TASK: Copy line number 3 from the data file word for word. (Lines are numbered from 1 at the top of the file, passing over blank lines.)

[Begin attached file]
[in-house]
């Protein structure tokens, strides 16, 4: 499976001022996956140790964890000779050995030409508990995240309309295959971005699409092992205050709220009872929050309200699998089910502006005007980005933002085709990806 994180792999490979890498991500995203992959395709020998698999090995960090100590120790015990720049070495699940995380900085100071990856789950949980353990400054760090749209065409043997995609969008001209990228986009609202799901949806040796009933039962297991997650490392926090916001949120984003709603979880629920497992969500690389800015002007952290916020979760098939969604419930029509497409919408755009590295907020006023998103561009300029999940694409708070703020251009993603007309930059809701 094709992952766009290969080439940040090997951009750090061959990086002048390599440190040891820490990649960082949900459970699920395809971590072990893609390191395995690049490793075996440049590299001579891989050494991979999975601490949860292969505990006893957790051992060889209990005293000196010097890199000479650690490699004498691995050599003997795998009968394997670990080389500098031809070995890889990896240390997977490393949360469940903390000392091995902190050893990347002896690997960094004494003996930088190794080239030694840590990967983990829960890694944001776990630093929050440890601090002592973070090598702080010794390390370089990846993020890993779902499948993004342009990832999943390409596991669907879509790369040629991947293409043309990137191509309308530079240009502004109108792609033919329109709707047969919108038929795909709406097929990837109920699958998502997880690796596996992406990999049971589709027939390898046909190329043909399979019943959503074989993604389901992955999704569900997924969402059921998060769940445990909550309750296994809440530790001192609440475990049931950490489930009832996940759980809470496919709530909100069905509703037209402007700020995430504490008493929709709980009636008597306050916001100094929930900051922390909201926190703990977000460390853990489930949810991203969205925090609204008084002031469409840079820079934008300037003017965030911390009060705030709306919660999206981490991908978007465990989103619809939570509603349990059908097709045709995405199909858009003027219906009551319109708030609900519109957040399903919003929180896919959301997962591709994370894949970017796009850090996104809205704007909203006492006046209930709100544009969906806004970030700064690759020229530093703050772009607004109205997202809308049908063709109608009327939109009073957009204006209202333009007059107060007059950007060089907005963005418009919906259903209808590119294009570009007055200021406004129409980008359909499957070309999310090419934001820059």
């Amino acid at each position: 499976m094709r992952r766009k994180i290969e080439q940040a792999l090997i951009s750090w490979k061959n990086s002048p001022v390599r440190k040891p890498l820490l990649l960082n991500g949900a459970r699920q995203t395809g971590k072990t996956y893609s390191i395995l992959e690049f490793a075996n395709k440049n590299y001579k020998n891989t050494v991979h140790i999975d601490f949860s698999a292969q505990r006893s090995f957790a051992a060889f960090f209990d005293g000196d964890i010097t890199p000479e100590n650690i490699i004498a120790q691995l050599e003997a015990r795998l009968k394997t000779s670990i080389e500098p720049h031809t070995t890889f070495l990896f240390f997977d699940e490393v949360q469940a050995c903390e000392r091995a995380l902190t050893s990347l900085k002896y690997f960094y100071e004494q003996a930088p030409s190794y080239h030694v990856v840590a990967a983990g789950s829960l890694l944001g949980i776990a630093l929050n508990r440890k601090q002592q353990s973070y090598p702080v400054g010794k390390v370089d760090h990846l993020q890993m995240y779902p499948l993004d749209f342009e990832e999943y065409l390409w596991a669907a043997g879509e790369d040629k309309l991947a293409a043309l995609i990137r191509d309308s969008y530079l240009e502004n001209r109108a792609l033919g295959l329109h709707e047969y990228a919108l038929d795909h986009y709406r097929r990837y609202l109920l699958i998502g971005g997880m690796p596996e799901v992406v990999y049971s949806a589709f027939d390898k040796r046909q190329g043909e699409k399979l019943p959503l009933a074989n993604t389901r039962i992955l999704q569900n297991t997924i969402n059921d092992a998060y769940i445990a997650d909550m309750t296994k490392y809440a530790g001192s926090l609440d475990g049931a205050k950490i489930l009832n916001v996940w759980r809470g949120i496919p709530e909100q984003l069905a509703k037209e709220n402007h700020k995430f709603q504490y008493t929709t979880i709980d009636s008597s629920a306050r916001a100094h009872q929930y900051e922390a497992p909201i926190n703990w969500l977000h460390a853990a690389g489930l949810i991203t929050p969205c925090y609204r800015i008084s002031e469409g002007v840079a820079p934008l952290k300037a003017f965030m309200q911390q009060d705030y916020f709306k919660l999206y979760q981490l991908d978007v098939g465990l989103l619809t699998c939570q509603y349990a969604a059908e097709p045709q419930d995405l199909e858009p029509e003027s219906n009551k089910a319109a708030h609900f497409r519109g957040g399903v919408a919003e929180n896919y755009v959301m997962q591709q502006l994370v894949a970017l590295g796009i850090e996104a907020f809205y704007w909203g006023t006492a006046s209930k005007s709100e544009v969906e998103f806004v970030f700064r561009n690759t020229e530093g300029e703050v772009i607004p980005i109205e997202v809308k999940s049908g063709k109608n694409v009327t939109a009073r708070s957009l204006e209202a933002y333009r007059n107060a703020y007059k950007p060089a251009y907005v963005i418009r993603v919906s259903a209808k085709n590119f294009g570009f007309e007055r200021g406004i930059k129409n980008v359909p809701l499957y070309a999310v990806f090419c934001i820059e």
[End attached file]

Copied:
């Amino acid at each position: 499976m094709r992952r766009k994180i290969e080439q940040a792999l090997i951009s750090w490979k061959n990086s002048p001022v390599r440190k040891p890498l820490l990649l960082n991500g949900a459970r699920q995203t395809g971590k072990t996956y893609s390191i395995l992959e690049f490793a075996n395709k440049n590299y001579k020998n891989t050494v991979h140790i999975d601490f949860s698999a292969q505990r006893s090995f957790a051992a060889f960090f209990d005293g000196d964890i010097t890199p000479e100590n650690i490699i004498a120790q691995l050599e003997a015990r795998l009968k394997t000779s670990i080389e500098p720049h031809t070995t890889f070495l990896f240390f997977d699940e490393v949360q469940a050995c903390e000392r091995a995380l902190t050893s990347l900085k002896y690997f960094y100071e004494q003996a930088p030409s190794y080239h030694v990856v840590a990967a983990g789950s829960l890694l944001g949980i776990a630093l929050n508990r440890k601090q002592q353990s973070y090598p702080v400054g010794k390390v370089d760090h990846l993020q890993m995240y779902p499948l993004d749209f342009e990832e999943y065409l390409w596991a669907a043997g879509e790369d040629k309309l991947a293409a043309l995609i990137r191509d309308s969008y530079l240009e502004n001209r109108a792609l033919g295959l329109h709707e047969y990228a919108l038929d795909h986009y709406r097929r990837y609202l109920l699958i998502g971005g997880m690796p596996e799901v992406v990999y049971s949806a589709f027939d390898k040796r046909q190329g043909e699409k399979l019943p959503l009933a074989n993604t389901r039962i992955l999704q569900n297991t997924i969402n059921d092992a998060y769940i445990a997650d909550m309750t296994k490392y809440a530790g001192s926090l609440d475990g049931a205050k950490i489930l009832n916001v996940w759980r809470g949120i496919p709530e909100q984003l069905a509703k037209e709220n402007h700020k995430f709603q504490y008493t929709t979880i709980d009636s008597s629920a306050r916001a100094h009872q929930y900051e922390a497992p909201i926190n703990w969500l977000h460390a853990a690389g489930l949810i991203t929050p969205c925090y609204r800015i008084s002031e469409g002007v840079a820079p934008l952290k300037a003017f965030m309200q911390q009060d705030y916020f709306k919660l999206y979760q981490l991908d978007v098939g465990l989103l619809t699998c939570q509603y349990a969604a059908e097709p045709q419930d995405l199909e858009p029509e003027s219906n009551k089910a319109a708030h609900f497409r519109g957040g399903v919408a919003e929180n896919y755009v959301m997962q591709q502006l994370v894949a970017l590295g796009i850090e996104a907020f809205y704007w909203g006023t006492a006046s209930k005007s709100e544009v969906e998103f806004v970030f700064r561009n690759t020229e530093g300029e703050v772009i607004p980005i109205e997202v809308k999940s049908g063709k109608n694409v009327t939109a009073r708070s957009l204006e209202a933002y333009r007059n107060a703020y007059k950007p060089a251009y907005v963005i418009r993603v919906s259903a209808k085709n590119f294009g570009f007309e007055r200021g406004i930059k129409n980008v359909p809701l499957y070309a999310v990806f090419c934001i820059e």